Press enter after choosing selection

Intelligence: Intelligence From Africa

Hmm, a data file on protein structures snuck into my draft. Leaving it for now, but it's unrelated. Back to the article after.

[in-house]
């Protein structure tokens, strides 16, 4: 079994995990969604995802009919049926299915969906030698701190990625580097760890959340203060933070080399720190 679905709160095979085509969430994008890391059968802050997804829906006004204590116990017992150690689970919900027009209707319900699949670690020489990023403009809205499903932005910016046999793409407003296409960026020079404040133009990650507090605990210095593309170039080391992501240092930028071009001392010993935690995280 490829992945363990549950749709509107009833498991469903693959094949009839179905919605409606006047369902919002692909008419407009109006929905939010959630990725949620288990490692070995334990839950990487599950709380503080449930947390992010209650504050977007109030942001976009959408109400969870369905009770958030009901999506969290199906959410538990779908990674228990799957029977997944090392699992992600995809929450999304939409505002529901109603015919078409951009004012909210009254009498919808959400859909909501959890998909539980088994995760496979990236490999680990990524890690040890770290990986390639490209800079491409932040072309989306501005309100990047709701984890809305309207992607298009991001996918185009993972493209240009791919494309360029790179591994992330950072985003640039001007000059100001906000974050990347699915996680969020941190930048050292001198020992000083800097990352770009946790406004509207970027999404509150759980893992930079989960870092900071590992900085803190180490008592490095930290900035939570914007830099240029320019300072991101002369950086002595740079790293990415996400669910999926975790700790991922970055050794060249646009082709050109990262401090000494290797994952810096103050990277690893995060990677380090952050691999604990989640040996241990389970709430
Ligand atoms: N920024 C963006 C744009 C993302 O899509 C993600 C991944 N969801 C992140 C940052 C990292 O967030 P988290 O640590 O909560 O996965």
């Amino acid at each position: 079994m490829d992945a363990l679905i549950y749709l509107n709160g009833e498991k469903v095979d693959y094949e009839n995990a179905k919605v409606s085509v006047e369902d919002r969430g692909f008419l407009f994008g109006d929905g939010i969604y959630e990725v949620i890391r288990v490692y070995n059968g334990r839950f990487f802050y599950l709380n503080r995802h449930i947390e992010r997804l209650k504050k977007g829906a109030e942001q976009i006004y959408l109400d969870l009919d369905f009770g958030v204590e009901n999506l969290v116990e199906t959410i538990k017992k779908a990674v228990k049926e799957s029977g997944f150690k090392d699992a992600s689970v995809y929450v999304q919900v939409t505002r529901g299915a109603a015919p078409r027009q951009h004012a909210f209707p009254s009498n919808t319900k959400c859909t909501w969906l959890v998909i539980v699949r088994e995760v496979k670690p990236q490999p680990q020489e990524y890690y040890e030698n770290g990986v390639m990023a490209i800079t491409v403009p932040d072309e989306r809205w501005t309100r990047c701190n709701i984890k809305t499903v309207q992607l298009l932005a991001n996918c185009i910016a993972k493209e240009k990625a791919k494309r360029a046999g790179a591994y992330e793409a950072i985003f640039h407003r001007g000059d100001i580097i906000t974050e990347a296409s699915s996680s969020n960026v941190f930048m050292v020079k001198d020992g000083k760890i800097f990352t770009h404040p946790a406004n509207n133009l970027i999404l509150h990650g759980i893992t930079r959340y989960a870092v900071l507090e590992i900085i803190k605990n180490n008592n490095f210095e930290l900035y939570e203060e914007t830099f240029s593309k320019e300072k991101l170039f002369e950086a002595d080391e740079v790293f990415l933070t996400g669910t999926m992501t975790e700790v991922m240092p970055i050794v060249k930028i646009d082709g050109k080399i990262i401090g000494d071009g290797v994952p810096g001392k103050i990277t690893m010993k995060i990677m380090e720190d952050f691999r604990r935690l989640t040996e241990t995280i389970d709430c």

Intelligence: Intelligence From Africa image
Parent Issue
Public Domain
OCR Text